WHY IT MATTERS

From biodiversity and food supply to the livelihoods of millions, so much depends on our oceans.

Coral reefs are home to one quarter of all life in the oceans, and they provide humans with immense benefits such as coastal protection, fisheries, and tourism. But the health of our reefs - and our oceans in general - are facing challenges from rising sea surface temperatures and acidification, overfishing, coral bleaching events, and marine plastic pollution.  The combined impact of these problems is shifting our ocean ecosystems into unrecognisable states. Earthwatch is making strides towards tackling several of these problems.

WHAT WE ARE DOING 

Recovery of the Great Barrier Reef

The Great Barrier Reef, the largest living organism on the planet, is facing annihilation due to a culmination of factors including rising see temperatures, disease, acidification, crown of thorns and now macroalgae. In partnership with Mitsubishi Corporation and James Cook University, we are undertaking restoration activities that will provide the first scientifically robust methodology for effective removal of macroalgae from reefs, which can be applied globally.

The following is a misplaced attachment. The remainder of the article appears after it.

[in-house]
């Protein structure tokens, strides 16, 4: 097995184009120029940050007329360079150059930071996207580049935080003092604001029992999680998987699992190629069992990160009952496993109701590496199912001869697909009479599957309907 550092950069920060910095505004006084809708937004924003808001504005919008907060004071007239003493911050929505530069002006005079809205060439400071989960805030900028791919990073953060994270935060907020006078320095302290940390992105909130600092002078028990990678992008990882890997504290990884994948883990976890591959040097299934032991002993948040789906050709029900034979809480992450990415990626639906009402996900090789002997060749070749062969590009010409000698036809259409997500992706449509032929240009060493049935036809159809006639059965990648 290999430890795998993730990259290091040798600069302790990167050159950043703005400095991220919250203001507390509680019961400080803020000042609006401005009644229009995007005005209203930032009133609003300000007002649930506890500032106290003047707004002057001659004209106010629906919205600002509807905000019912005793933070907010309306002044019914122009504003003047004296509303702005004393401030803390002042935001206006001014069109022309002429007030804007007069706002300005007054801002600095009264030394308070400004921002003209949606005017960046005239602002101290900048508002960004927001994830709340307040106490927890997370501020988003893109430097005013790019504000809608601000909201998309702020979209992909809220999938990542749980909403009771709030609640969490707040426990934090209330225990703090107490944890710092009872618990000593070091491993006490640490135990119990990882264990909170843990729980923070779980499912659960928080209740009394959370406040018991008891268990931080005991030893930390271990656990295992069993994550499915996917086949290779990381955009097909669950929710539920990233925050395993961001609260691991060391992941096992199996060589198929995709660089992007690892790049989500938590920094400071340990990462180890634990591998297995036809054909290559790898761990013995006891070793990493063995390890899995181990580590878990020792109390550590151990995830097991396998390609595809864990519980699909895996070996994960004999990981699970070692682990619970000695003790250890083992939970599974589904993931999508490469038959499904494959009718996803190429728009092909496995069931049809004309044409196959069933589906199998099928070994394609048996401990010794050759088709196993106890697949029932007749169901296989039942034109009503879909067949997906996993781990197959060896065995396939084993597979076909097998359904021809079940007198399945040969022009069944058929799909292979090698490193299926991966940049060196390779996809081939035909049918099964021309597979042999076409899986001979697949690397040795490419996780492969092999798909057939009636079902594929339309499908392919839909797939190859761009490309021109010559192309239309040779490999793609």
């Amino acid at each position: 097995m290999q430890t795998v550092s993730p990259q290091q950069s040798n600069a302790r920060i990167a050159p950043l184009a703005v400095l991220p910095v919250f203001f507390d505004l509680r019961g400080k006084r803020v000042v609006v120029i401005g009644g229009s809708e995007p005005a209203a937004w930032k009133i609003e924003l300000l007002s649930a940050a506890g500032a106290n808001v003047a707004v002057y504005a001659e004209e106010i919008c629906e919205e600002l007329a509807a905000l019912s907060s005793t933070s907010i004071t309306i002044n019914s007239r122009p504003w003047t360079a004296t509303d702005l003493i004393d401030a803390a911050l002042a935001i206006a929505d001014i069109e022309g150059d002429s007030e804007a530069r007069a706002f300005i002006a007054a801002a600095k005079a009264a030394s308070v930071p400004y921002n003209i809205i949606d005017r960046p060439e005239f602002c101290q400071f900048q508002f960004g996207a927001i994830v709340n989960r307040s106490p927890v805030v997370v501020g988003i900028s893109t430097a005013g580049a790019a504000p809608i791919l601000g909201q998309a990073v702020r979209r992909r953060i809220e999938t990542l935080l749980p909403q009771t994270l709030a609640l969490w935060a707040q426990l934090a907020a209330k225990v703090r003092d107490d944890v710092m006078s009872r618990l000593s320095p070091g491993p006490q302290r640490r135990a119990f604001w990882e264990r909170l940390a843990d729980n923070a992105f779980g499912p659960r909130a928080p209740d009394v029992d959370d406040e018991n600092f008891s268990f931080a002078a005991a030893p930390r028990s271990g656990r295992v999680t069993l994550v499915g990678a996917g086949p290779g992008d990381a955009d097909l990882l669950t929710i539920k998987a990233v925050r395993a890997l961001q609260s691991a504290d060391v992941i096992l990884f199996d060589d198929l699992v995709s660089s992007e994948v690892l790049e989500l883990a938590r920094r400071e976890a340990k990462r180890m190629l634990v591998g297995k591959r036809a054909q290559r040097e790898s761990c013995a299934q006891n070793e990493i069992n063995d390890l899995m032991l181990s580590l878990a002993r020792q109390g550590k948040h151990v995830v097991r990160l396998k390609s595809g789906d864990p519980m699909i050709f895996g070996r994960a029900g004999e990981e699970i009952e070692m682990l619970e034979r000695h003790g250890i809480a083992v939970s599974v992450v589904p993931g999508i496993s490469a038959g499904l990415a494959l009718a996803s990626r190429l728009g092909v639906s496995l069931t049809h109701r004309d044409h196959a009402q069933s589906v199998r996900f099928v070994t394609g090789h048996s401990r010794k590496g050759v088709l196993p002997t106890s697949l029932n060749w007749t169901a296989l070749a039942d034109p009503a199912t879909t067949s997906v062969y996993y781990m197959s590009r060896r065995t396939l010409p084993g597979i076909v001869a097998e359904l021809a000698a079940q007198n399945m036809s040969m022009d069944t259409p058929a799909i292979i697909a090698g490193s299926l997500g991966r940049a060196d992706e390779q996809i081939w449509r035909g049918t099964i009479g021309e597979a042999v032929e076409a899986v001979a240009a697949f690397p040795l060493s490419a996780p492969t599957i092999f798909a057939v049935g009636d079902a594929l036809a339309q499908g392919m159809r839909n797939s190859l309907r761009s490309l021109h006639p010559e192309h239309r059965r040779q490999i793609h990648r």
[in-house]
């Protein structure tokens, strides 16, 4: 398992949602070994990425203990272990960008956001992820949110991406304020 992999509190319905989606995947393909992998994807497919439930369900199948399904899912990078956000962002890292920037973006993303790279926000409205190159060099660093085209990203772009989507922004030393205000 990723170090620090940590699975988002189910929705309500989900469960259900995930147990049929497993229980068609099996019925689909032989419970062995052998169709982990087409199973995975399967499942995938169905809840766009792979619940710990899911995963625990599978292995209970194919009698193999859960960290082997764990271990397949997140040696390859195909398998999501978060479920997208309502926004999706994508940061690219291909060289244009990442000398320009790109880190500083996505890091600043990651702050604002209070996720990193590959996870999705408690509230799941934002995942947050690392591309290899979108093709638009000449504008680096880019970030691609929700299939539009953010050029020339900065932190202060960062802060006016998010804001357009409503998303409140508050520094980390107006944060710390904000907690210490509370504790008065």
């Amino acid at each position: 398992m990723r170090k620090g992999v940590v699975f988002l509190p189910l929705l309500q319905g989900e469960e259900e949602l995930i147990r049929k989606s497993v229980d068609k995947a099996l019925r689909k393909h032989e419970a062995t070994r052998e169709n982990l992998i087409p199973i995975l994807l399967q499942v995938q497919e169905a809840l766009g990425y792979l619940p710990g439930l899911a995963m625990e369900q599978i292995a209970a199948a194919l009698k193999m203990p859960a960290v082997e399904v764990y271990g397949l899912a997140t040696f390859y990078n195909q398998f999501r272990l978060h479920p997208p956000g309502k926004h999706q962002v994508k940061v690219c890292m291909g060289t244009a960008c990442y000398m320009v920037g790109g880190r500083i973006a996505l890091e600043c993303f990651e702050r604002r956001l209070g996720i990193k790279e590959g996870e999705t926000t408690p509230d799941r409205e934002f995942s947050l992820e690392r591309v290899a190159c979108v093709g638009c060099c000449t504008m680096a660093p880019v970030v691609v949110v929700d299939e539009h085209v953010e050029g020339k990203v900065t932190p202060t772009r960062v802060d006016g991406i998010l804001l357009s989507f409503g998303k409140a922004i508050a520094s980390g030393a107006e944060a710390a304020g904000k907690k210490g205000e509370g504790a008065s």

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Global Marine Debris

Marine debris and plastic pollution has fast become one of the greatest environmental challenges we face. Partnering with Amcor, CSIRO and Southern Cross University, we take Amcor employees on a real life learning experience where they undertake marine debris research around the world. Inspiration for innovation within the business and finding solutions at the manufacture point are a key aim of the project.

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Turning the Tide on Plastic Pollution in Bali

Indonesia is the second largest contributor of plastic debris globally, largely driven by lack of access to waste management infrastructure. By joining forces with Plastic Collective, Sea Communities, Southern Cross University and TK Maxx, we have collectively implemented a community-run circular economy solution for Les Village waste management. Members of the public help with monitoring the impact the program is having on plastics in the local environment. 

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WHAT YOU CAN DO